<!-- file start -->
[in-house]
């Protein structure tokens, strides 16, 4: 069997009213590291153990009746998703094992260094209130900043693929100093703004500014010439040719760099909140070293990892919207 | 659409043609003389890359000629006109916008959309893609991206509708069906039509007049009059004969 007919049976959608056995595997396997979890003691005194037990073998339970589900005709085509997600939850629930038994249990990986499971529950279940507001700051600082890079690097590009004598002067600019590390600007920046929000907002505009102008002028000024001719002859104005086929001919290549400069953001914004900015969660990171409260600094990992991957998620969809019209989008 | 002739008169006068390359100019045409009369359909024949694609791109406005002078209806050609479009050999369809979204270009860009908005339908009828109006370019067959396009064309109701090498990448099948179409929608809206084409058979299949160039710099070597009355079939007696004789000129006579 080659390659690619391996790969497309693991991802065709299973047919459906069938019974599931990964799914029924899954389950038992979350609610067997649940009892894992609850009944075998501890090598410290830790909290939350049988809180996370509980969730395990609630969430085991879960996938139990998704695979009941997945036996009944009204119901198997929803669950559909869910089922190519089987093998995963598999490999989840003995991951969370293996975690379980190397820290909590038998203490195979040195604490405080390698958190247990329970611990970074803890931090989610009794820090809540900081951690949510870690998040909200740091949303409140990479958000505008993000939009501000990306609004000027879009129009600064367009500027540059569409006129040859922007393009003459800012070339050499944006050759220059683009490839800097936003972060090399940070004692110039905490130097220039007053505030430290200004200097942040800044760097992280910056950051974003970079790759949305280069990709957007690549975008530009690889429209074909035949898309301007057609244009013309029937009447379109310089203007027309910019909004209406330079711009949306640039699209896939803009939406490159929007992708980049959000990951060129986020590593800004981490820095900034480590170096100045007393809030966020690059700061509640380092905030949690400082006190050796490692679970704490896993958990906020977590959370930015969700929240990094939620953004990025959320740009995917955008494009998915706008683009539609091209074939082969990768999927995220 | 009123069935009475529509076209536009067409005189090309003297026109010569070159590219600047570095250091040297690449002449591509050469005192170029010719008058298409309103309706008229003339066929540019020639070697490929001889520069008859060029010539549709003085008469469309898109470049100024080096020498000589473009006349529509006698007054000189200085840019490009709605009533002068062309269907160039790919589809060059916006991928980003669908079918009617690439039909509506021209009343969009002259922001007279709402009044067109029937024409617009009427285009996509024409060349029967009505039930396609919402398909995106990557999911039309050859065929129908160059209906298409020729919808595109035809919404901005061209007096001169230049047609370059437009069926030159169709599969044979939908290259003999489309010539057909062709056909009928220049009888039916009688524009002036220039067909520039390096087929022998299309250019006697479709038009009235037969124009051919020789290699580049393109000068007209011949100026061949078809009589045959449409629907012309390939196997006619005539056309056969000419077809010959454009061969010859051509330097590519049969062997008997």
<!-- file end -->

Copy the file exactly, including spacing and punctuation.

[in-house]
């Protein structure tokens, strides 16, 4: 069997009213590291153990009746998703094992260094209130900043693929100093703004500014010439040719760099909140070293990892919207 | 659409043609003389890359000629006109916008959309893609991206509708069906039509007049009059004969 007919049976959608056995595997396997979890003691005194037990073998339970589900005709085509997600939850629930038994249990990986499971529950279940507001700051600082890079690097590009004598002067600019590390600007920046929000907002505009102008002028000024001719002859104005086929001919290549400069953001914004900015969660990171409260600094990992991957998620969809019209989008 | 002739008169006068390359100019045409009369359909024949694609791109406005002078209806050609479009050999369809979204270009860009908005339908009828109006370019067959396009064309109701090498990448099948179409929608809206084409058979299949160039710099070597009355079939007696004789000129006579 080659390659690619391996790969497309693991991802065709299973047919459906069938019974599931990964799914029924899954389950038992979350609610067997649940009892894992609850009944075998501890090598410290830790909290939350049988809180996370509980969730395990609630969430085991879960996938139990998704695979009941997945036996009944009204119901198997929803669950559909869910089922190519089987093998995963598999490999989840003995991951969370293996975690379980190397820290909590038998203490195979040195604490405080390698958190247990329970611990970074803890931090989610009794820090809540900081951690949510870690998040909200740091949303409140990479958000505008993000939009501000990306609004000027879009129009600064367009500027540059569409006129040859922007393009003459800012070339050499944006050759220059683009490839800097936003972060090399940070004692110039905490130097220039007053505030430290200004200097942040800044760097992280910056950051974003970079790759949305280069990709957007690549975008530009690889429209074909035949898309301007057609244009013309029937009447379109310089203007027309910019909004209406330079711009949306640039699209896939803009939406490159929007992708980049959000990951060129986020590593800004981490820095900034480590170096100045007393809030966020690059700061509640380092905030949690400082006190050796490692679970704490896993958990906020977590959370930015969700929240990094939620953004990025959320740009995917955008494009998915706008683009539609091209074939082969990768999927995220 | 009123069935009475529509076209536009067409005189090309003297026109010569070159590219600047570095250091040297690449002449591509050469005192170029010719008058298409309103309706008229003339066929540019020639070697490929001889520069008859060029010539549709003085008469469309898109470049100024080096020498000589473009006349529509006698007054000189200085840019490009709605009533002068062309269907160039790919589809060059916006991928980003669908079918009617690439039909509506021209009343969009002259922001007279709402009044067109029937024409617009009427285009996509024409060349029967009505039930396609919402398909995106990557999911039309050859065929129908160059209906298409020729919808595109035809919404901005061209007096001169230049047609370059437009069926030159169709599969044979939908290259003999489309010539057909062709056909009928220049009888039916009688524009002036220039067909520039390096087929022998299309250019006697479709038009009235037969124009051919020789290699580049393109000068007209011949100026061949078809009589045959449409629907012309390939196997006619005539056309056969000419077809010959454009061969010859051509330097590519049969062997008997």